. The sacred offices and prerogatives of the Western world, behind which incompetence could lurk are being commoditized. Technological diffusion may be changing the world faster than those inside the Beltway can cope. From the collapse of nonproliferation regime, to the spread of ISIS in Libya to China’s bid not for parity — but dominance in Asia the world the leaders of the West must be feeling: “there seems to be something wrong with our bloody ships today.”

    What’s wrong is that merely occupying high office can no longer offset mediocrity. Automation may be replacing not just the $20/hour jobs but also the $225,000 a speech ones which deliver empty blather.

    The growing competition from power rivals has revealed that the great and the good without talent are just unskilled labor. Recently the former Director of the CIA and NSA, General Michael Hayden, explained that the administration’s drone kill list, contrary to the narrative, was not a masterpiece of judicial and Solomonic judgment by president Obama but simply the result of a computer program. “We kill people based on metadata,” Hayden said.

    Perhaps the lesson one should draw from the failure to anticipate the rise of Sanders and Trump is that the old rent-seeking leadership is obsolete. You have to be something more than the “first woman”, “a blank screen” or a “campaign van driver” to lead a country. An image no longer does it. Particularly foolish was the conceit that the administration consisted of the “smartest people in the room”, “the only adults” who “never do anything stupid.” Not only are they not these, they were fools to think they ever were.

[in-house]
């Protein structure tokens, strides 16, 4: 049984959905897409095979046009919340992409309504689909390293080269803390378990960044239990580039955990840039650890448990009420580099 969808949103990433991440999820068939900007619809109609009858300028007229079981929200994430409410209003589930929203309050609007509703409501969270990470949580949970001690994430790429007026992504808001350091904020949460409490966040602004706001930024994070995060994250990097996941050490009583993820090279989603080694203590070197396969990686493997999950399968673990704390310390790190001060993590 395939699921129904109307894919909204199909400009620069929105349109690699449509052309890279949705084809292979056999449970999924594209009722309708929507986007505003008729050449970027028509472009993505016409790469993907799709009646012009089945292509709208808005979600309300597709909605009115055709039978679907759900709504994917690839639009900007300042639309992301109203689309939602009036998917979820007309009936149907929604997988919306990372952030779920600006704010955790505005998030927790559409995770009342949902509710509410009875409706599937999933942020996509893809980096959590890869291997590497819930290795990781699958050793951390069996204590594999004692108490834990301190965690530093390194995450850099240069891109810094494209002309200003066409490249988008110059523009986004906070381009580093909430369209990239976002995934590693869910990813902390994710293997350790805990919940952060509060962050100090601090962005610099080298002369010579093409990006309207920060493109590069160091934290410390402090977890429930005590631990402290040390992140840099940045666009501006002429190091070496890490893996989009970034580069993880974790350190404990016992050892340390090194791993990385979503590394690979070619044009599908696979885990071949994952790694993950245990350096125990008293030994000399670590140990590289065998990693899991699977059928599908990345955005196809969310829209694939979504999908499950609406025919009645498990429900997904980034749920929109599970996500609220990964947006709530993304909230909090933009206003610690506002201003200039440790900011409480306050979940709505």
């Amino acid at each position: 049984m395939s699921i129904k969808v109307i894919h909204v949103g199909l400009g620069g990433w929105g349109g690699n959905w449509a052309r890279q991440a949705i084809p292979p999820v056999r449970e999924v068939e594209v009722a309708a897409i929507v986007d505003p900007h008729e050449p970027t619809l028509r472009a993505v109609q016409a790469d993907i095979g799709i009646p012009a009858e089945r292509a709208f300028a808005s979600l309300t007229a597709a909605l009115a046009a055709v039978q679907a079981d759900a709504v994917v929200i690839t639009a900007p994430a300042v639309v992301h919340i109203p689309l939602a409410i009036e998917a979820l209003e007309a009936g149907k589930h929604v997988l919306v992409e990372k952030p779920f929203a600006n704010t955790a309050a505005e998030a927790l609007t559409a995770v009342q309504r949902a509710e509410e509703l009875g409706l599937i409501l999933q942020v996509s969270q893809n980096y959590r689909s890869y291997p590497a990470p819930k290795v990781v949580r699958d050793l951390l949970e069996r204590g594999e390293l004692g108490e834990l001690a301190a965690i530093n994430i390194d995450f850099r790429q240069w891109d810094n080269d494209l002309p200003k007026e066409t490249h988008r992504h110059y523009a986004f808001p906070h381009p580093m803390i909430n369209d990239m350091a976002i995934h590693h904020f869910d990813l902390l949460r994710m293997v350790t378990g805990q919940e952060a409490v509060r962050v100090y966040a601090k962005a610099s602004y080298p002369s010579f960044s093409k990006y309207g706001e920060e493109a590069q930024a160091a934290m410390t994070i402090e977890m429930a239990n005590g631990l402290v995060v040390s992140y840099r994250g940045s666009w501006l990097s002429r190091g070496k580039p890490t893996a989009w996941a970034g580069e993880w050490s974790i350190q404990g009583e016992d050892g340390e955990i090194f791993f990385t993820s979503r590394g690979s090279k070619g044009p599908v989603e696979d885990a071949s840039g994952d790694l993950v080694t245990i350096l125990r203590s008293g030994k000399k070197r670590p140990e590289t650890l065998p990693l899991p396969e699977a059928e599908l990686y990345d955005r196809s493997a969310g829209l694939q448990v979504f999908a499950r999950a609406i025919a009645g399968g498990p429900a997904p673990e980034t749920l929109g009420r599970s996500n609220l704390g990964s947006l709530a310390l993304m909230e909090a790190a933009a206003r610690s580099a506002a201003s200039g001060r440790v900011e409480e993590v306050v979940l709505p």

Information has become so important in the modern world that mental dishonesty and intentional mediocrity are no longer forgivable mistakes but fatal flaws. The world may soon witness not only a crisis of the low-skilled labor market, but an even bigger crisis in the professions of the incompetent but overpaid.


  36. I like the baseball anology of framing the pitch. The umps wold always call a strike, particularly if it was a good pitcher. Now, with the slow motion diagrams you see how they could take a ball out if the strike zone and almost instantly frame it into a strike . The good umps caught on just like the public has with the establishment. They can no longer frame the issues with a wild pitcher like Trump.

  37. Foxy

    No problem, a Sanders win would mean everyone would be allotted 3 equal squares of the cheapest, recycled tp. The Only Black Lives Matter, would get 4 squares.

  38. Black Lives Matter!

    Yes, and all lives matter.

    No you racist scum Malley.

    (Only) Black Lives Matter!!

    O Malley apologizes for his heresy.

    Some ask if he believes all lives matter

    How can he be a democrat?

    Well, good for them.

    They took down St. Bernard.

    And now they are stalking Hillary.

    Obama and Holder created BLM.

    Now Hillary has to deal with it.

    Being wedded to Obama is no defense.


  39. foxyladi14
    February 25, 2016 at 3:32 pm

    It is acutally worse than no TP. “He says the government’s tight controls on imports have made it impossible to get hold of seeds and fertilizer.

    “It’s crippling us. Many people round here have the land all prepared for sowing, but we can’t get hold of the seeds.” http://www.bbc.com/news/world-latin-america-35642365

    And “Venezuela is shipping gold to Europe so that it can pay its debt.

    Venezuela sent $1.3 billion worth of gold bars to Switzerland in mid-January, according to data from the Swiss Federal Customs Administration.” http://money.cnn.com/2016/02/25/news/economy/venezuela-gold-debt/

    The country is being liquidated.